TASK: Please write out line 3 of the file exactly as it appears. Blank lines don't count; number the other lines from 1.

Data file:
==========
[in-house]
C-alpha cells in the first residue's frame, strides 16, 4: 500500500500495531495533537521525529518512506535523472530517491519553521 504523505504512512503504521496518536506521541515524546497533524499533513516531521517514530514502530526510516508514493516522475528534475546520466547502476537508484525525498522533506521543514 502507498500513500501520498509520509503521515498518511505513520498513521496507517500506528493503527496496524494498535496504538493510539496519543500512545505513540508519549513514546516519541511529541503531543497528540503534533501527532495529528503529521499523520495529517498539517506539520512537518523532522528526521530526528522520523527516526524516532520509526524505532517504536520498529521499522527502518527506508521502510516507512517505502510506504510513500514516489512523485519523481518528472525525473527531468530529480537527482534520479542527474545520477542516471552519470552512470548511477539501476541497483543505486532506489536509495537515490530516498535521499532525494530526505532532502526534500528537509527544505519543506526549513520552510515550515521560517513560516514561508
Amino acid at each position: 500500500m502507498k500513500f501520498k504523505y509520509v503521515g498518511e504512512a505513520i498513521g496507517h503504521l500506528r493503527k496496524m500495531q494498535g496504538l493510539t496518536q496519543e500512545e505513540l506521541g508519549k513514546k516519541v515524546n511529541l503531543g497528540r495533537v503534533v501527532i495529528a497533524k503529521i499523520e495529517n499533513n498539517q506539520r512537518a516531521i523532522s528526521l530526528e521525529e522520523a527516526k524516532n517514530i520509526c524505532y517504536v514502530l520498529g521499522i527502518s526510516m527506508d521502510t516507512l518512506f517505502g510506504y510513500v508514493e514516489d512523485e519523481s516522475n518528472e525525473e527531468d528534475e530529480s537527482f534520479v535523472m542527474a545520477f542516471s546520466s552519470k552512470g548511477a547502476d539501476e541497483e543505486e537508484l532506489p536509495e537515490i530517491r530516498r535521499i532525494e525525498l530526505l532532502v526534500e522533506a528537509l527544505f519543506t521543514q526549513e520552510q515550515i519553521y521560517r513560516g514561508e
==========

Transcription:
Amino acid at each position: 500500500m502507498k500513500f501520498k504523505y509520509v503521515g498518511e504512512a505513520i498513521g496507517h503504521l500506528r493503527k496496524m500495531q494498535g496504538l493510539t496518536q496519543e500512545e505513540l506521541g508519549k513514546k516519541v515524546n511529541l503531543g497528540r495533537v503534533v501527532i495529528a497533524k503529521i499523520e495529517n499533513n498539517q506539520r512537518a516531521i523532522s528526521l530526528e521525529e522520523a527516526k524516532n517514530i520509526c524505532y517504536v514502530l520498529g521499522i527502518s526510516m527506508d521502510t516507512l518512506f517505502g510506504y510513500v508514493e514516489d512523485e519523481s516522475n518528472e525525473e527531468d528534475e530529480s537527482f534520479v535523472m542527474a545520477f542516471s546520466s552519470k552512470g548511477a547502476d539501476e541497483e543505486e537508484l532506489p536509495e537515490i530517491r530516498r535521499i532525494e525525498l530526505l532532502v526534500e522533506a528537509l527544505f519543506t521543514q526549513e520552510q515550515i519553521y521560517r513560516g514561508e